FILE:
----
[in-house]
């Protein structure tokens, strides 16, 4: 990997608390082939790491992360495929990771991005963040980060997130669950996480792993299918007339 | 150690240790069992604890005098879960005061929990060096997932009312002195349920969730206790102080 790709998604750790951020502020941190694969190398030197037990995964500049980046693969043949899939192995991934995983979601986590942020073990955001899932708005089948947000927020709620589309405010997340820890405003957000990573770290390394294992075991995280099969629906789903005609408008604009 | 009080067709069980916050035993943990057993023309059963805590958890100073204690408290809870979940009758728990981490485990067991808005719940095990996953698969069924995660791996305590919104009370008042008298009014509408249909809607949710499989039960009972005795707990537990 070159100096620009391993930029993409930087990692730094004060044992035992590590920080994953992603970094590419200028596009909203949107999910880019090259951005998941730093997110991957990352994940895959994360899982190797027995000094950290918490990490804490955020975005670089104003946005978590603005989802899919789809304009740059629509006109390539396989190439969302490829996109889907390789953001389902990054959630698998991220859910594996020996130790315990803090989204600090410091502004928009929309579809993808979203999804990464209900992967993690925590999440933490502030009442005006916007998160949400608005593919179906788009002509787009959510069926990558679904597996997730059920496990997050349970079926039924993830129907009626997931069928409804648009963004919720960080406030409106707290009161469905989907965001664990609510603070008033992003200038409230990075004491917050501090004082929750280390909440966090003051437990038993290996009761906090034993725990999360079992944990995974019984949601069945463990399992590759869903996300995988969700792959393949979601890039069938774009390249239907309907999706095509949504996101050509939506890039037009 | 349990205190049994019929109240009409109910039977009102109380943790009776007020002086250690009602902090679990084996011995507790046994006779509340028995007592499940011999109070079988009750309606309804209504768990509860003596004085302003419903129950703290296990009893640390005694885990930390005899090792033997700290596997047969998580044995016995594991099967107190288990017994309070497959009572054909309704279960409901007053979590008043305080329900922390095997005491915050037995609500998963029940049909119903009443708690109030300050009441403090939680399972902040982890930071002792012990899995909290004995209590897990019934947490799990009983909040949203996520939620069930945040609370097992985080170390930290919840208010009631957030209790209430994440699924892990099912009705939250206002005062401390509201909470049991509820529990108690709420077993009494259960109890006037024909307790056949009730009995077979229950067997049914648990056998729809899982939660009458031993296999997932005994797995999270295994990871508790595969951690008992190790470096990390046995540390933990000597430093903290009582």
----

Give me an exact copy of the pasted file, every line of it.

[in-house]
């Protein structure tokens, strides 16, 4: 990997608390082939790491992360495929990771991005963040980060997130669950996480792993299918007339 | 150690240790069992604890005098879960005061929990060096997932009312002195349920969730206790102080 790709998604750790951020502020941190694969190398030197037990995964500049980046693969043949899939192995991934995983979601986590942020073990955001899932708005089948947000927020709620589309405010997340820890405003957000990573770290390394294992075991995280099969629906789903005609408008604009 | 009080067709069980916050035993943990057993023309059963805590958890100073204690408290809870979940009758728990981490485990067991808005719940095990996953698969069924995660791996305590919104009370008042008298009014509408249909809607949710499989039960009972005795707990537990 070159100096620009391993930029993409930087990692730094004060044992035992590590920080994953992603970094590419200028596009909203949107999910880019090259951005998941730093997110991957990352994940895959994360899982190797027995000094950290918490990490804490955020975005670089104003946005978590603005989802899919789809304009740059629509006109390539396989190439969302490829996109889907390789953001389902990054959630698998991220859910594996020996130790315990803090989204600090410091502004928009929309579809993808979203999804990464209900992967993690925590999440933490502030009442005006916007998160949400608005593919179906788009002509787009959510069926990558679904597996997730059920496990997050349970079926039924993830129907009626997931069928409804648009963004919720960080406030409106707290009161469905989907965001664990609510603070008033992003200038409230990075004491917050501090004082929750280390909440966090003051437990038993290996009761906090034993725990999360079992944990995974019984949601069945463990399992590759869903996300995988969700792959393949979601890039069938774009390249239907309907999706095509949504996101050509939506890039037009 | 349990205190049994019929109240009409109910039977009102109380943790009776007020002086250690009602902090679990084996011995507790046994006779509340028995007592499940011999109070079988009750309606309804209504768990509860003596004085302003419903129950703290296990009893640390005694885990930390005899090792033997700290596997047969998580044995016995594991099967107190288990017994309070497959009572054909309704279960409901007053979590008043305080329900922390095997005491915050037995609500998963029940049909119903009443708690109030300050009441403090939680399972902040982890930071002792012990899995909290004995209590897990019934947490799990009983909040949203996520939620069930945040609370097992985080170390930290919840208010009631957030209790209430994440699924892990099912009705939250206002005062401390509201909470049991509820529990108690709420077993009494259960109890006037024909307790056949009730009995077979229950067997049914648990056998729809899982939660009458031993296999997932005994797995999270295994990871508790595969951690008992190790470096990390046995540390933990000597430093903290009582």